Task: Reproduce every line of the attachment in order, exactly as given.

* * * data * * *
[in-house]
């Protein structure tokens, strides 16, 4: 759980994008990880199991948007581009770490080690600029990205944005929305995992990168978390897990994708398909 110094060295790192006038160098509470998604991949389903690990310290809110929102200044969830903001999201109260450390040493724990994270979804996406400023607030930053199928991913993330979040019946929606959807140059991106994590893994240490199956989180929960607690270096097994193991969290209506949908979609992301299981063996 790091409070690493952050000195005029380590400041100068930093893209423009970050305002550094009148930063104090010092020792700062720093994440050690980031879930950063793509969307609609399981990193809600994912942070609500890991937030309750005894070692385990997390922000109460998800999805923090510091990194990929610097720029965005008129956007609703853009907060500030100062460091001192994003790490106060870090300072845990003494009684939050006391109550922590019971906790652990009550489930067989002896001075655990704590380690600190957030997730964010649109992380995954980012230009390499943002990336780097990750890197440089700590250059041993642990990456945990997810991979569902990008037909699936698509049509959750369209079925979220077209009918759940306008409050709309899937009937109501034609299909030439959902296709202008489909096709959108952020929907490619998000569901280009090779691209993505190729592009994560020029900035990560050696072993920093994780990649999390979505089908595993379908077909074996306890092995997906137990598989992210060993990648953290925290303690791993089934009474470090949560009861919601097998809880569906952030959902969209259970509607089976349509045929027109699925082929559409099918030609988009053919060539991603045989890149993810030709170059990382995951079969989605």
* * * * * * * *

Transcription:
[in-house]
């Protein structure tokens, strides 16, 4: 759980994008990880199991948007581009770490080690600029990205944005929305995992990168978390897990994708398909 110094060295790192006038160098509470998604991949389903690990310290809110929102200044969830903001999201109260450390040493724990994270979804996406400023607030930053199928991913993330979040019946929606959807140059991106994590893994240490199956989180929960607690270096097994193991969290209506949908979609992301299981063996 790091409070690493952050000195005029380590400041100068930093893209423009970050305002550094009148930063104090010092020792700062720093994440050690980031879930950063793509969307609609399981990193809600994912942070609500890991937030309750005894070692385990997390922000109460998800999805923090510091990194990929610097720029965005008129956007609703853009907060500030100062460091001192994003790490106060870090300072845990003494009684939050006391109550922590019971906790652990009550489930067989002896001075655990704590380690600190957030997730964010649109992380995954980012230009390499943002990336780097990750890197440089700590250059041993642990990456945990997810991979569902990008037909699936698509049509959750369209079925979220077209009918759940306008409050709309899937009937109501034609299909030439959902296709202008489909096709959108952020929907490619998000569901280009090779691209993505190729592009994560020029900035990560050696072993920093994780990649999390979505089908595993379908077909074996306890092995997906137990598989992210060993990648953290925290303690791993089934009474470090949560009861919601097998809880569906952030959902969209259970509607089976349509045929027109699925082929559409099918030609988009053919060539991603045989890149993810030709170059990382995951079969989605």